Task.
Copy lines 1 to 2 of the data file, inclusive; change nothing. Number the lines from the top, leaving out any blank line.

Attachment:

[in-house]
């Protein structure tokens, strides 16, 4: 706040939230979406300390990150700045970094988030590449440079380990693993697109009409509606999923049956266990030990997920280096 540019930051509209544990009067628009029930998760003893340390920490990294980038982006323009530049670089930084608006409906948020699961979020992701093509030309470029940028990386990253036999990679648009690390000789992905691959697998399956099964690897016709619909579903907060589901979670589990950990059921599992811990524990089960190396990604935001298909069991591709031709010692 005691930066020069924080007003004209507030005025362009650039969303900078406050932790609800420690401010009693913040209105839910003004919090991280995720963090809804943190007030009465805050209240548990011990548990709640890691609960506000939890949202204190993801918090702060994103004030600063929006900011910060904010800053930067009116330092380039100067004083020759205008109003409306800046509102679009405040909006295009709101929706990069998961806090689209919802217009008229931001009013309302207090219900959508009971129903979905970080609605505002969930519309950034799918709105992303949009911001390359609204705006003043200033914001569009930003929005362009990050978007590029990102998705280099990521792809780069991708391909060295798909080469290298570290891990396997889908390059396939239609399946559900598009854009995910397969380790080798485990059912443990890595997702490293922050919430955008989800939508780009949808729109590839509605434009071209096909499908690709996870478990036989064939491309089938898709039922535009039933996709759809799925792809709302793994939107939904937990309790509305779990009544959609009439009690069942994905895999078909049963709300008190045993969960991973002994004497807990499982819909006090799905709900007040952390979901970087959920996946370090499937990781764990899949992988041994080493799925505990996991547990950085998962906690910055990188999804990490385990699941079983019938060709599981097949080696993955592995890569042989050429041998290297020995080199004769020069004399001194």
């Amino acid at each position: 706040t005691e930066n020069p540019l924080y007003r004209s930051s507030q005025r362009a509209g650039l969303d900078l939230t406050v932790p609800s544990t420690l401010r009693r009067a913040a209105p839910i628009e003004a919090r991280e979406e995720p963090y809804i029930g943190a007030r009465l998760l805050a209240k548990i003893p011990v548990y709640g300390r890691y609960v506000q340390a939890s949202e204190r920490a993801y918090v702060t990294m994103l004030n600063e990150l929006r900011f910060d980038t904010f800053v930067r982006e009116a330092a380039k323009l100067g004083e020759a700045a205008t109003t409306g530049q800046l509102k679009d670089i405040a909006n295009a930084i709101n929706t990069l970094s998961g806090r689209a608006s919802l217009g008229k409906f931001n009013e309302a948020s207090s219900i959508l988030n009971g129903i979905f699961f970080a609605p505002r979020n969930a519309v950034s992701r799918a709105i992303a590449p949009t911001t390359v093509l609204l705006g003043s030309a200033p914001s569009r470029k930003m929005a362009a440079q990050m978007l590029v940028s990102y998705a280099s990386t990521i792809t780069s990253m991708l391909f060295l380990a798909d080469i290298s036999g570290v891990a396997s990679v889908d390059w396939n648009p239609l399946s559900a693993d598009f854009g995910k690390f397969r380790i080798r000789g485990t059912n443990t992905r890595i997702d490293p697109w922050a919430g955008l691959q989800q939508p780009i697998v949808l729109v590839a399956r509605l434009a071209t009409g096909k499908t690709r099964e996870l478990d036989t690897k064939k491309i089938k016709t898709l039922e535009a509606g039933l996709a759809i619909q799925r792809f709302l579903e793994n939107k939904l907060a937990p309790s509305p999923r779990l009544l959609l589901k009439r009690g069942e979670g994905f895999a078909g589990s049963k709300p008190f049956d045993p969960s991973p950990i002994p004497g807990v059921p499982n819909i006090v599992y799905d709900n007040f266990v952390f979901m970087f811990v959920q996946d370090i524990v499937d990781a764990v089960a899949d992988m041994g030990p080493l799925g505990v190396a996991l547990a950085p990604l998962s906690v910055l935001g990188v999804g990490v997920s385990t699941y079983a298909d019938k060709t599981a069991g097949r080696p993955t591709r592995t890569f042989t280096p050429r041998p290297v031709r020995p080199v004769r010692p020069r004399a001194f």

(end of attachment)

[in-house]
């Protein structure tokens, strides 16, 4: 706040939230979406300390990150700045970094988030590449440079380990693993697109009409509606999923049956266990030990997920280096 540019930051509209544990009067628009029930998760003893340390920490990294980038982006323009530049670089930084608006409906948020699961979020992701093509030309470029940028990386990253036999990679648009690390000789992905691959697998399956099964690897016709619909579903907060589901979670589990950990059921599992811990524990089960190396990604935001298909069991591709031709010692 005691930066020069924080007003004209507030005025362009650039969303900078406050932790609800420690401010009693913040209105839910003004919090991280995720963090809804943190007030009465805050209240548990011990548990709640890691609960506000939890949202204190993801918090702060994103004030600063929006900011910060904010800053930067009116330092380039100067004083020759205008109003409306800046509102679009405040909006295009709101929706990069998961806090689209919802217009008229931001009013309302207090219900959508009971129903979905970080609605505002969930519309950034799918709105992303949009911001390359609204705006003043200033914001569009930003929005362009990050978007590029990102998705280099990521792809780069991708391909060295798909080469290298570290891990396997889908390059396939239609399946559900598009854009995910397969380790080798485990059912443990890595997702490293922050919430955008989800939508780009949808729109590839509605434009071209096909499908690709996870478990036989064939491309089938898709039922535009039933996709759809799925792809709302793994939107939904937990309790509305779990009544959609009439009690069942994905895999078909049963709300008190045993969960991973002994004497807990499982819909006090799905709900007040952390979901970087959920996946370090499937990781764990899949992988041994080493799925505990996991547990950085998962906690910055990188999804990490385990699941079983019938060709599981097949080696993955592995890569042989050429041998290297020995080199004769020069004399001194």